Tag: Albert Camus

Albert Camus and the Corona Virus — Final Post (6)

[6-7 minute read]

To say that The Plague is a novel about revolt is not, of course, to say that the concept of the absurd is not overlooked. Tarrou, after dies, and the reader does not want Tarrou to die, and in this, Camus fails to keep the reader at a distance from the characters he’s created. It would have been more reasonable somehow, more predictable, more satisfying if Joseph Grand had died instead of Jean Tarrou. It is not fair that Tarrou dies, and as in all calamities and natural disasters, nothing is fair — and we’re better off recognizing that from the start. Fairness has nothing to do with anything.

So how should one behave in an unfair universe? This is the question of The Plague. How to we live now that COVID-19 has upended — permanently — our lives. We still don’t know what the new normal is going to look like. But it’s clear we are not returning to the “normal.”

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Albert Camus and the Corona Virus — Part 4

In his novel, The Plague, Albert Camus allows the characters to illustrate the revolt motif he has in mind. We have already considered the townspeople as a whole, Cottard and Joseph Grand. Now let’s look at Father Paneloux.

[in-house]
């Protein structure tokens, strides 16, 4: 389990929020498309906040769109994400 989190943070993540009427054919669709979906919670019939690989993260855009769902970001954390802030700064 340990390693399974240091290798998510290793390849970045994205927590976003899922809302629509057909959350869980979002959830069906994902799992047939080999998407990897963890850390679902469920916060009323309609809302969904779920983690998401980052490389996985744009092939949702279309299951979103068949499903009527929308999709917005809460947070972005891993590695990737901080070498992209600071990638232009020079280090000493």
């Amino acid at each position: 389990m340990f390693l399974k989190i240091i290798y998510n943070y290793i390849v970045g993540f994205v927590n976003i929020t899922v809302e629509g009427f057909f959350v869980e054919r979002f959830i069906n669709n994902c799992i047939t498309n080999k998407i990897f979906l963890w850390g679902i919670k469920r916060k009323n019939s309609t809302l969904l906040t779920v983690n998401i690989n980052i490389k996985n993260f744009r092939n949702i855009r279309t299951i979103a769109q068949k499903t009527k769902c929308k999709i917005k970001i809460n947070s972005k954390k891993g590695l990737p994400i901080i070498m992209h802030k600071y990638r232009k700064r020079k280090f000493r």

Father Paneloux is a north-African priest, and as such, is a modern reflection or clone of the other north-African theologian whom we know as the bishop of Hippo, Augustine. As the sack of Rome was to Augustine, the plague is to Paneloux.

Pere Paneloux meets the issue of the plague head-on in a widely publicized sermon. In true Augustinian fashion, he thunders from the cathedra in the basilica at Oran, “Calamity has come upon you, my brethren and sisters, and my brothers and sisters, you deserved it.”

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